My big problem is that I tend to load too many tasks onto a single day. With an entire day ahead of me, I become flush with ambitious optimism. I truly believe that I will accomplish All The Things. The problem then is that, if I don’t, I get all sad. It doesn’t matter that I finished ten tasks, those two things still lurking on my list, undone, taunt me. Worse, I have to move them to the next day, or back to my long-term list.
What I’m thinking of for the New Year is making a tiered list, one that reflects priorities. I might make a Must Do list, followed by and optional list. I wonder, though, if the stuff on the optional list will *ever* get done, if they’re not prioritized enough…
What – you’re still reading? If so, you might be a listmaker, too. What are your secrets for prioritizing tasks??
This is my mom, inside the Frosty costume, with one of my nephews. (Thanks to Hope for sending the pic!) And yes, that is a big dent in the side of the Frosty head. I asked my mom if she got in a tussle with a traffic cop and she said, no, it was from all the hugging.
See, my mom has been learning to be a docent at Tohono Chul Park in Tucson. This is no show-up-and-volunteer gig. She has to take classes for something like six months, to learn about the regional flora and fauna. This involves homework, even. It’s been so fun to hear her tell us the names of birds and how to distinguish the different types of cholla. David and I have always been the biologists/naturalists in the family, but now she’s far surpassed us, especially on the botany end.
So, when the Tohono Chul people decided the old Frosty costume was getting ratty (see aforementioned dentable head), they purchased a new one, which the director would wear for their Holiday Nights festival. Then they thought, hey, why not get more mileage out of the old one, too? This is how my mother ended up dressed as Frosty.
Because, of course she volunteered to do it. Just like she’s memorizing how to tell a cardinal from a pyrrohuloxia. (I just asked her on IM what the false cardinal’s name is again. And she reminded me the main way to tell them apart is the beak.)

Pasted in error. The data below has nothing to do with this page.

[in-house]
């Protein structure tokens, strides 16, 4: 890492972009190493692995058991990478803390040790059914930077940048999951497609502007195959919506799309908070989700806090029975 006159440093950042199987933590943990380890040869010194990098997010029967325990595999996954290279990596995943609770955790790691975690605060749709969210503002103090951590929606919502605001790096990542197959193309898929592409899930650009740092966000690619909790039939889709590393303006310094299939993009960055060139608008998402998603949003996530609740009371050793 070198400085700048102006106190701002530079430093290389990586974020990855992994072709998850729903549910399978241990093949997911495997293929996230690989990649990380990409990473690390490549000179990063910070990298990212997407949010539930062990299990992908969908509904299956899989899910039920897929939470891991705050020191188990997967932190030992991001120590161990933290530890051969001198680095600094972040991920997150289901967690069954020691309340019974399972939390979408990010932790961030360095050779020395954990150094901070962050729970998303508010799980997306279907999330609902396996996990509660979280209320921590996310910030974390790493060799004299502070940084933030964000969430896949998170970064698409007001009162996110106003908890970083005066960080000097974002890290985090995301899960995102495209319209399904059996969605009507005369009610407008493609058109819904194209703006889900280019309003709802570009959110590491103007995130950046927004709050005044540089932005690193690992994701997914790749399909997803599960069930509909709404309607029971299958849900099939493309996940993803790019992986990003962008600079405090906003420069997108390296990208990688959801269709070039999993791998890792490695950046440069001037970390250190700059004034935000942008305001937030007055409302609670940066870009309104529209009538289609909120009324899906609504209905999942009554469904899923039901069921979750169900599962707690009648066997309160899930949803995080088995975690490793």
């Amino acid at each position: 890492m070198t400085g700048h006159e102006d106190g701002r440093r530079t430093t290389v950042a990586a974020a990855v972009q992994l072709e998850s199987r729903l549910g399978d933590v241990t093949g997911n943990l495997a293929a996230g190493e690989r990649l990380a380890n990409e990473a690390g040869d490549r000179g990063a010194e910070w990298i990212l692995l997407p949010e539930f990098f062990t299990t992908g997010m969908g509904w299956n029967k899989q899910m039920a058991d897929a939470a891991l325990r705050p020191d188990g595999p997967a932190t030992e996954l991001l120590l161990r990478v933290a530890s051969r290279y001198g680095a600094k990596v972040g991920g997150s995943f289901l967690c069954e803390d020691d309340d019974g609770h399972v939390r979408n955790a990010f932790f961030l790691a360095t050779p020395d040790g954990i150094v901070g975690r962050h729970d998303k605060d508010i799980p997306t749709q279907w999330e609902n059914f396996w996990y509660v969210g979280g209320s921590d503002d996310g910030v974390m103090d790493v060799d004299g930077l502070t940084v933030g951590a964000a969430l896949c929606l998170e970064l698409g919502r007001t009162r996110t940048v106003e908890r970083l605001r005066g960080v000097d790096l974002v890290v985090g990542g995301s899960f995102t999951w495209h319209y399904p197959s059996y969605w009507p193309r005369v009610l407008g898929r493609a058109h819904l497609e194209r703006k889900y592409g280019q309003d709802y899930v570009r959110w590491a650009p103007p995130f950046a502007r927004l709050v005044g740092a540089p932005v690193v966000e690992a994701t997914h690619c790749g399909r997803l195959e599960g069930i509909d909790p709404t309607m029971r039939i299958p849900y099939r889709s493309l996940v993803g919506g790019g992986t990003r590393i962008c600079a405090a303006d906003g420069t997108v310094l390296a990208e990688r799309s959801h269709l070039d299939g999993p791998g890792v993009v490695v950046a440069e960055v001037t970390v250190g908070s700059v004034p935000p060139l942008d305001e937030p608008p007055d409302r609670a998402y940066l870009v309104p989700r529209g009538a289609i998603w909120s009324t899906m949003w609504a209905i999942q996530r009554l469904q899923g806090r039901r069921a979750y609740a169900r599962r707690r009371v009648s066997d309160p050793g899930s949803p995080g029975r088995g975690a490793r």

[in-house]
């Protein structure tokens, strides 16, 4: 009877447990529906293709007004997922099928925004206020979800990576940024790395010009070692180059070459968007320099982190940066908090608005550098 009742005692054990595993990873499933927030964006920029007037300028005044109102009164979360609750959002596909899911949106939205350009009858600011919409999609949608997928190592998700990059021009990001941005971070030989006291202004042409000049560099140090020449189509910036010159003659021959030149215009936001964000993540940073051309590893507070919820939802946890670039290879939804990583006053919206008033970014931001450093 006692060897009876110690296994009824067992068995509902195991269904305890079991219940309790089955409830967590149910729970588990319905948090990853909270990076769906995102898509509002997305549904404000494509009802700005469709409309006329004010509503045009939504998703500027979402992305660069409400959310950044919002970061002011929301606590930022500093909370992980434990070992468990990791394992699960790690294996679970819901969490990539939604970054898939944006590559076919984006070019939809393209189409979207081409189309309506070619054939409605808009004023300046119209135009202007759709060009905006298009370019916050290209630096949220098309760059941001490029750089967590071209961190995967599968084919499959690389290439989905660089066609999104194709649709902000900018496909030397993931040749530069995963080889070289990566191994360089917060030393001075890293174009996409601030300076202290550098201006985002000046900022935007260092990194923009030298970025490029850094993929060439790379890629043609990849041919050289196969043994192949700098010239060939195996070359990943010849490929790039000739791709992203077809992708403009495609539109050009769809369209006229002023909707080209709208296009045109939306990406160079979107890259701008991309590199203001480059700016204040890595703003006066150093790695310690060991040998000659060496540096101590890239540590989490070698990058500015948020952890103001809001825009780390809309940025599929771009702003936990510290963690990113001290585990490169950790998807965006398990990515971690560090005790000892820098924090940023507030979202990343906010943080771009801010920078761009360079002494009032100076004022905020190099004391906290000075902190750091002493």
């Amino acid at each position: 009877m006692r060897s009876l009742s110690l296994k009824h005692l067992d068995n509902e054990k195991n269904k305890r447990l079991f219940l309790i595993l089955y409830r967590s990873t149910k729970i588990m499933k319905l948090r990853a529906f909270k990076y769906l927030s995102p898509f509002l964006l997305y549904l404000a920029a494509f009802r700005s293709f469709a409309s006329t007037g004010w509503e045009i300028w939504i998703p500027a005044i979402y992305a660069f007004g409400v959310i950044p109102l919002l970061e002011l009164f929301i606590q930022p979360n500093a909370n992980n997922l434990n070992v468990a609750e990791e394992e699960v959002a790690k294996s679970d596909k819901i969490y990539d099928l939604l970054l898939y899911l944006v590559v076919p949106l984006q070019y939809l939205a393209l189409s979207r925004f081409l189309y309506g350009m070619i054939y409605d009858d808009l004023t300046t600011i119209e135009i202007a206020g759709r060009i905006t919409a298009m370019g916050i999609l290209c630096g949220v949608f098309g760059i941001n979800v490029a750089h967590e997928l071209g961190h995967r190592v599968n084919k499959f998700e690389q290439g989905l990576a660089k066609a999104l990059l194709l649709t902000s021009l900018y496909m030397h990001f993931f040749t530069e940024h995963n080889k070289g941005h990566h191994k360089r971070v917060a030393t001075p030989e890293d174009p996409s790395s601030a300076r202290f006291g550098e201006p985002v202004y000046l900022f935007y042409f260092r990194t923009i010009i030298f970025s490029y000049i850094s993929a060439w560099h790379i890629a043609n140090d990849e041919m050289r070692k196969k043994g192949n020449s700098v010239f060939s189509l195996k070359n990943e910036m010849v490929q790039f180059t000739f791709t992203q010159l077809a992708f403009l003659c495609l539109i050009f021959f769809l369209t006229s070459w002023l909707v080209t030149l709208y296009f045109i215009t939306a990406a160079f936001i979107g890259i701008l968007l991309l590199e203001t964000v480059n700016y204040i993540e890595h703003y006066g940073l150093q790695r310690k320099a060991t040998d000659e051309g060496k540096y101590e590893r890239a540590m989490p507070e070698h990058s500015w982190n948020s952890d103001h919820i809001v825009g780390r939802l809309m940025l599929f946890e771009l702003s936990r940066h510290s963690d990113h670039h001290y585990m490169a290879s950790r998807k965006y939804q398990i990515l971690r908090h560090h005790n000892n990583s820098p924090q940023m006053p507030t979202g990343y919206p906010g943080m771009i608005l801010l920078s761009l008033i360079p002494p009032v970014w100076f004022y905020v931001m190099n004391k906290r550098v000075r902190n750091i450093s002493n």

She’s always embracing life, learning and growing. I admire that so much.
Now she’s telling me about the phainopepla that eat mistletoe in the park and how mistletoe gets a bad rap.
Let me count the ways that I love her.
This photo is for Hope, who sent me this amazing and beautiful iced tea maker from Teavana, in celebration of continuing summer enjoyment. That’s a strawberry-lemonade herbal blend that’s just delicious. Note that my morning glories are climbing right up the post now, too.
I love when an act of faith is rewarded. Gardening is very much an act of faith. We put the seeds in the ground and hope they will eventually bear fruit. We can water and fertilize, trim and coax, but ultimately whether the plants flourish or wither is up to the vagaries of the universe.
Writing is like this, too. In some ways, it feels like an even greater act of faith to me, because we spend so much time and effort laboring alone for something that may never see the outside of a drawer. Even a really excellent book may never be well-received, for any number of reasons. And yet, we continue to hope, to believe. It’s like that old saw that went around a while back about women over forty having a greater chance of being killed by a terrorist than of getting married (which turned out to be completely fraudulent data, by the way) – we look at the statistics and resolve to be one of the lucky ones. (It helps to know that those statistics are often damn lies, to paraphrase.)
I think this is part of it though. In gardening, writing and other works. It’s good for us as human beings to invest faith in the universe. To express hope through effort.
Perhaps it’s what we’re here for.